Human inherited PD-L1 deficiency is clinically and immunologically less severe than PD-1 deficiency

EXE-T1D Consortium, Matthew B. Johnson, Masato Ogishi, Clara Domingo-Vila, Elisa De Franco, Matthew N. Wakeling, Zineb Imane, Brittany Resnick, Evangelia Williams, Rui Pedro Galão, Richard Caswell, James Russ-Silsby, Yoann Seeleuthner, Darawan Rinchai, Iris Fagniez, Basilin Benson, Matthew J. Dufort, Cate Speake, Megan E. Smithmyer, Michelle HudsonRebecca Dobbs, Zoe Quandt, Andrew T. Hattersley, Peng Zhang, Stephanie Boisson-Dupuis, Mark S. Anderson, Jean Laurent Casanova, Timothy I. Tree, Richard A. Oram

Research output: Contribution to journalArticlepeer-review


We previously reported two siblings with inherited PD-1 deficiency who died from autoimmune pneumonitis at 3 and 11 years of age after developing other autoimmune manifestations, including type 1 diabetes (T1D). We report here two siblings, aged 10 and 11 years, with neonatal-onset T1D (diagnosed at the ages of 1 day and 7 wk), who are homozygous for a splice-site variant of CD274 (encoding PD-L1). This variant results in the exclusive expression of an alternative, loss-of-function PD-L1 protein isoform in overexpression experiments and in the patients' primary leukocytes. Surprisingly, cytometric immunophenotyping and single-cell RNA sequencing analysis on blood leukocytes showed largely normal development and transcriptional profiles across lymphoid and myeloid subsets in the PD-L1-deficient siblings, contrasting with the extensive dysregulation of both lymphoid and myeloid leukocyte compartments in PD-1 deficiency. Our findings suggest that PD-1 and PD-L1 are essential for preventing early-onset T1D but that, unlike PD-1 deficiency, PD-L1 deficiency does not lead to fatal autoimmunity with extensive leukocytic dysregulation.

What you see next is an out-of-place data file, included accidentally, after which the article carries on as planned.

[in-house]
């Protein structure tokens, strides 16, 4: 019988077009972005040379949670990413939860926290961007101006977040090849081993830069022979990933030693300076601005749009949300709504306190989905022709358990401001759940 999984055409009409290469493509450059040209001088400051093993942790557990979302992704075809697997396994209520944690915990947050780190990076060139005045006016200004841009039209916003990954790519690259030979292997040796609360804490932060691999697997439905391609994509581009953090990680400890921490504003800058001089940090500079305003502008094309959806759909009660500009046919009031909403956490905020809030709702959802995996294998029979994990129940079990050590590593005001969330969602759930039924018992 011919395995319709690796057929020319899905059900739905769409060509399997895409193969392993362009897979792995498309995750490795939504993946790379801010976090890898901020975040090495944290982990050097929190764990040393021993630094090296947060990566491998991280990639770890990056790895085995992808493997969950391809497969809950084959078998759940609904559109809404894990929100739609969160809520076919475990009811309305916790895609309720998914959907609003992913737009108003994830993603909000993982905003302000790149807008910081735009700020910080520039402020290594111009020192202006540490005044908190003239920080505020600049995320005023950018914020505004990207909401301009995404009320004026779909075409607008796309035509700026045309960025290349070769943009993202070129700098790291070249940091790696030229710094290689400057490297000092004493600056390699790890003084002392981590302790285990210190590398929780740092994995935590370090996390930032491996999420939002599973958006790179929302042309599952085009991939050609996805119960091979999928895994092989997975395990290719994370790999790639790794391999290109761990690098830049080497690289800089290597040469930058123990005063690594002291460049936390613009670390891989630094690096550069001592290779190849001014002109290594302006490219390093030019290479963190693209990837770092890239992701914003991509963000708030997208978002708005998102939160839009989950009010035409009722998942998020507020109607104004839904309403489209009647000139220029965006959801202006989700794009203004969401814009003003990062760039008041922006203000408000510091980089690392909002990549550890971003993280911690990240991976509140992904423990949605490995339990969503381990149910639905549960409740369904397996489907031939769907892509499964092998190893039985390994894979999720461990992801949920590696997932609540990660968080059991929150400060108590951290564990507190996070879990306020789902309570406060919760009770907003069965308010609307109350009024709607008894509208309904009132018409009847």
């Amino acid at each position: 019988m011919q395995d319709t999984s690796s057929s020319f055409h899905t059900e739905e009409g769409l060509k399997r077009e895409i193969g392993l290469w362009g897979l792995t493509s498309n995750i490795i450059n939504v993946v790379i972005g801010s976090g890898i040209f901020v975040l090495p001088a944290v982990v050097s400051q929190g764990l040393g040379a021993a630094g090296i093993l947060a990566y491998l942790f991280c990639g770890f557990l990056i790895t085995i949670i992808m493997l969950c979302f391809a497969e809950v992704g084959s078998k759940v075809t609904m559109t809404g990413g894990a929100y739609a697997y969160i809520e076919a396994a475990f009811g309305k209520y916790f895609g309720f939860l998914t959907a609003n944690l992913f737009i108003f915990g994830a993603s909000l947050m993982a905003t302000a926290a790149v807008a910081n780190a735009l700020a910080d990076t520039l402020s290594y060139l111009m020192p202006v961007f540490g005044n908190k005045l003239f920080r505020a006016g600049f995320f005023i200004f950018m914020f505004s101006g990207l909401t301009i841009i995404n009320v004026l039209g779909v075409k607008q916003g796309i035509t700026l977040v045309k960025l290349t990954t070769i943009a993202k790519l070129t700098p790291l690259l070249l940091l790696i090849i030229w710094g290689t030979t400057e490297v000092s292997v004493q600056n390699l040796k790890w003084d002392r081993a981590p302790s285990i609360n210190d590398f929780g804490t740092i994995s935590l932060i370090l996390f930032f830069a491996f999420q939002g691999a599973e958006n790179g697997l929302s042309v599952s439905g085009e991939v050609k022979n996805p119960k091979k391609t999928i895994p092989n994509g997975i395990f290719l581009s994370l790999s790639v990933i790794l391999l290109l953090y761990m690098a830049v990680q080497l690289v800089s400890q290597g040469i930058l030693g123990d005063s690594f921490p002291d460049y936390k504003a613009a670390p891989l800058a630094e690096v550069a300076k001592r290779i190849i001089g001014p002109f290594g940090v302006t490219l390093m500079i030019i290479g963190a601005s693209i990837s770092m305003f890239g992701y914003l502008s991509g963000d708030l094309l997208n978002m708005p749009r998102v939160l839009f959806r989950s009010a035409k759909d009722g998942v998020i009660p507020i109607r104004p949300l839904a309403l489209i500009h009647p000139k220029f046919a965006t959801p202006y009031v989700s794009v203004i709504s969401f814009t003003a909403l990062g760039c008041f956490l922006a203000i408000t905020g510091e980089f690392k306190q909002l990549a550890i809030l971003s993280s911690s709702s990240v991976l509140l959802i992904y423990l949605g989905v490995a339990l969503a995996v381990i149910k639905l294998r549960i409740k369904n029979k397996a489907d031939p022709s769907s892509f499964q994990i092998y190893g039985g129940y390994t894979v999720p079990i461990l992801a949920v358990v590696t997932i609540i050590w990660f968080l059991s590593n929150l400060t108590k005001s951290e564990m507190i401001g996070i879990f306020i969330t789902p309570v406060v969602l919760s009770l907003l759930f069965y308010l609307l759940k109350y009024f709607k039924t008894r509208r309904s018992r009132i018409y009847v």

Original languageEnglish
JournalThe Journal of experimental medicine
Issue number6
Publication statusPublished - 3 Jun 2024


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